Conor Friedersdorf on the surveillance state:
‘Jay Rosen theorizes that some defenders of secret programs like the ones the NSA ran have repealed "the concept of an informed public," but repressed their decision "to take such a drastic step, because it's too much to face." And it's easy to see why it is too much for them to face. They've embraced a mindset that is incompatible with and capable of destroying American democracy. They might as well insist that they have to destroy the country to save it from terrorism. However well-intentioned, their mindset poses a bigger threat to America democracy than al-Qaeda. Luckily, Americans are gradually beginning to awaken to their subterfuge and radicalism.’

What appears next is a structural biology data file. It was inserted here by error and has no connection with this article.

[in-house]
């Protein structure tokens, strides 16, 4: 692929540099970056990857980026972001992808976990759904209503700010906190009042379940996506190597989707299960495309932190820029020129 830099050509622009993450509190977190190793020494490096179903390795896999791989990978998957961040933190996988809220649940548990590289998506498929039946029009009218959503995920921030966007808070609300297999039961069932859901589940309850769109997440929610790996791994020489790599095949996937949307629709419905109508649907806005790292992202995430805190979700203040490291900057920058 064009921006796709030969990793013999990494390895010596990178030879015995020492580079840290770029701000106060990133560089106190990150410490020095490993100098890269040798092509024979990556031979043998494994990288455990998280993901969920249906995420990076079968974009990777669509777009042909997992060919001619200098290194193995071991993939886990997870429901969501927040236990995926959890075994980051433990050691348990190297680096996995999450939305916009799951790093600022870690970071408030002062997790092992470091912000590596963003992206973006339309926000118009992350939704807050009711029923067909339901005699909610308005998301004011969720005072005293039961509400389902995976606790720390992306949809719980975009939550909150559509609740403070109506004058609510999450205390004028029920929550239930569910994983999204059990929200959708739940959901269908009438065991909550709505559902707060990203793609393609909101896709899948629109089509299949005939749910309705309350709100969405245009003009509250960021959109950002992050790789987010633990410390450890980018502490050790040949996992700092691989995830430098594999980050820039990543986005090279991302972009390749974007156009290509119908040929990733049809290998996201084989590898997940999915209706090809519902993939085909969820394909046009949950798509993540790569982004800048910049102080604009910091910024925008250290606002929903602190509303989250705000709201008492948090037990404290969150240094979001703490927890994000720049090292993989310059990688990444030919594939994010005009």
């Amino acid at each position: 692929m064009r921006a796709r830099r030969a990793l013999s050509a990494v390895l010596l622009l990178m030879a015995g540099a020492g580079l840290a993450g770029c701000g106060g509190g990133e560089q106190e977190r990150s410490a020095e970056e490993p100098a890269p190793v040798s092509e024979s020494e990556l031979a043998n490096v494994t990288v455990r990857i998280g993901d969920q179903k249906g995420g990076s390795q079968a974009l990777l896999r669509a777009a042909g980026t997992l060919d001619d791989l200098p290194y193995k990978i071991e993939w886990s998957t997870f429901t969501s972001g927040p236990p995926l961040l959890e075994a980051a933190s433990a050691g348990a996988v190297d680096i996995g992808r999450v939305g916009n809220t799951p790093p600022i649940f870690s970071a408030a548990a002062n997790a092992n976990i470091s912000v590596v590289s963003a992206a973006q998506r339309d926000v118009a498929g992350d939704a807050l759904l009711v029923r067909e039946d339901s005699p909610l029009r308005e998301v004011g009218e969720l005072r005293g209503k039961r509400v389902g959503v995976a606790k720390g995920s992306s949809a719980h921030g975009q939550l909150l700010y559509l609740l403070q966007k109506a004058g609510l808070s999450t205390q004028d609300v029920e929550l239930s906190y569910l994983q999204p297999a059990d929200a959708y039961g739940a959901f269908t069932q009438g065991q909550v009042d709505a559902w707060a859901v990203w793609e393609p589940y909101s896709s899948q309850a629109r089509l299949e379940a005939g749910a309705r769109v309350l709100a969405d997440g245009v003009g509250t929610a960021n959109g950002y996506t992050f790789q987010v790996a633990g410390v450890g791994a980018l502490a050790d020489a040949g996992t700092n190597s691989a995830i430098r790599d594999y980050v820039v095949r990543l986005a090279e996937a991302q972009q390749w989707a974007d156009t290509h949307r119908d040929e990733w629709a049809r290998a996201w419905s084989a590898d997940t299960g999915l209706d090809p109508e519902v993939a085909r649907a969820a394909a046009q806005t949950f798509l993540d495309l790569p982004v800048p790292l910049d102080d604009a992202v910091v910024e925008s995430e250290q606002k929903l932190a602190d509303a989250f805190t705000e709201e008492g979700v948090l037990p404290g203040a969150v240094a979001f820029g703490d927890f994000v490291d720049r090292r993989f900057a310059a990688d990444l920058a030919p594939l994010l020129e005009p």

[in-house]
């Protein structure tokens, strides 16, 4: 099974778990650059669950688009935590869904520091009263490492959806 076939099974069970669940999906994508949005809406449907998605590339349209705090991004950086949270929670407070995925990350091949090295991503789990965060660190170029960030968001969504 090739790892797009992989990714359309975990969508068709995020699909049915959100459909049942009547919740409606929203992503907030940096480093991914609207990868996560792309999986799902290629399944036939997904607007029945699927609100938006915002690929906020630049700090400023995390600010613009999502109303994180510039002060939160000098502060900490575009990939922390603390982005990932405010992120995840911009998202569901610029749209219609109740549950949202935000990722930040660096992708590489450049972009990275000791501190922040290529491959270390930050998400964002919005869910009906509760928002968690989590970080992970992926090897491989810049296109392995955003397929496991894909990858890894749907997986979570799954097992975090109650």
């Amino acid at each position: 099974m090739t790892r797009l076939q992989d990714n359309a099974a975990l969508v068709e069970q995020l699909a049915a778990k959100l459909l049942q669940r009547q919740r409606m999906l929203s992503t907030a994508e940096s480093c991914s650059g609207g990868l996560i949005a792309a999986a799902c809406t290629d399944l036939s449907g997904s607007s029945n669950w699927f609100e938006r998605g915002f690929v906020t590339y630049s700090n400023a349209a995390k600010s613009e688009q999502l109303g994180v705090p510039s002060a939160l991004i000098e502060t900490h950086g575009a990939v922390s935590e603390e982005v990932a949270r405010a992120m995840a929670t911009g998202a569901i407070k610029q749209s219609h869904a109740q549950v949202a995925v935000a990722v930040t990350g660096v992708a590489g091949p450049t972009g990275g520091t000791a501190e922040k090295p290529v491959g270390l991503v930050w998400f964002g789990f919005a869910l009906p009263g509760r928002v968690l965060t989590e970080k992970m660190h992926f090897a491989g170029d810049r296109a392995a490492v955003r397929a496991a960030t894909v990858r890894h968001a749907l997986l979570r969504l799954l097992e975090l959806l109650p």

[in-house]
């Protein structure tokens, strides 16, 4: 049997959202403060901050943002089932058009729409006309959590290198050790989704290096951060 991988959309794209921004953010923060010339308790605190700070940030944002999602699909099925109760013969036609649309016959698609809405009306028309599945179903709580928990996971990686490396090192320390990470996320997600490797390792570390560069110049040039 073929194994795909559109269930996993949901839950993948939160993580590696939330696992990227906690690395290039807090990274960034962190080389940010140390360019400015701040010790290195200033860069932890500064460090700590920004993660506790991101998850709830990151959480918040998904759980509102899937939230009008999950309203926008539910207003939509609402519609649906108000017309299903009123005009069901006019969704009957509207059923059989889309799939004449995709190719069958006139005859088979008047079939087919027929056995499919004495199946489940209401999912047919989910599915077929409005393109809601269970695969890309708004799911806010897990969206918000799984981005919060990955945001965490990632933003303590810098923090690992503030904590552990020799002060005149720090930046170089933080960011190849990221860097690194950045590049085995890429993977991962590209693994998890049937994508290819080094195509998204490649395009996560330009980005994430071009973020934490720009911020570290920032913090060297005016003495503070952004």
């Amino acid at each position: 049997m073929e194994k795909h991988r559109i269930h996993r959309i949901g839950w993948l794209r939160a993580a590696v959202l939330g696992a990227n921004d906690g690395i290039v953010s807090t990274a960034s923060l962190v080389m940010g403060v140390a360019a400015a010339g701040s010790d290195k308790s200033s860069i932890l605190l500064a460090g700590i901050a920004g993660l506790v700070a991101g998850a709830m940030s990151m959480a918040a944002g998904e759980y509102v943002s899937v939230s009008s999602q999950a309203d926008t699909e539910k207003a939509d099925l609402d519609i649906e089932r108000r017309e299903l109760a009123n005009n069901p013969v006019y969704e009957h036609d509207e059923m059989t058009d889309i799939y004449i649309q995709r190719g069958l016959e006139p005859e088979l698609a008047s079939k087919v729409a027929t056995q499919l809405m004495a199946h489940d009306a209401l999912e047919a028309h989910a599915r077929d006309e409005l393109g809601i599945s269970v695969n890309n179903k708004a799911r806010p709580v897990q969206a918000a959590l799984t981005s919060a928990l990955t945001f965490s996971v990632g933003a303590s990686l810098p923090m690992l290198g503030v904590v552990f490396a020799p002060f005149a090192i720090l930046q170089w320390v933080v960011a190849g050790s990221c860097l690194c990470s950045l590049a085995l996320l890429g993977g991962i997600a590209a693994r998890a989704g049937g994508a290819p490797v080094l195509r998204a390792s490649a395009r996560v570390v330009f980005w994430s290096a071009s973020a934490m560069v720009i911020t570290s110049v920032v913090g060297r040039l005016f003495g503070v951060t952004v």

(Read the complete article here.)
The thought that you have to destroy something in order to save it – a state, a human being, education, welfare – is very popular.
But I’m not so sure that Americans, or Europeans for that matter, are beginning to awaken to their subterfuge.
And how civil disobedience should look like in the time of the surveillance state is unclear to me. Especially since most citizens concluded – with good reasons – that the enemies of the state are still worse than the state itself. That’s one of the explanations for their well-intentioned laissez-faire.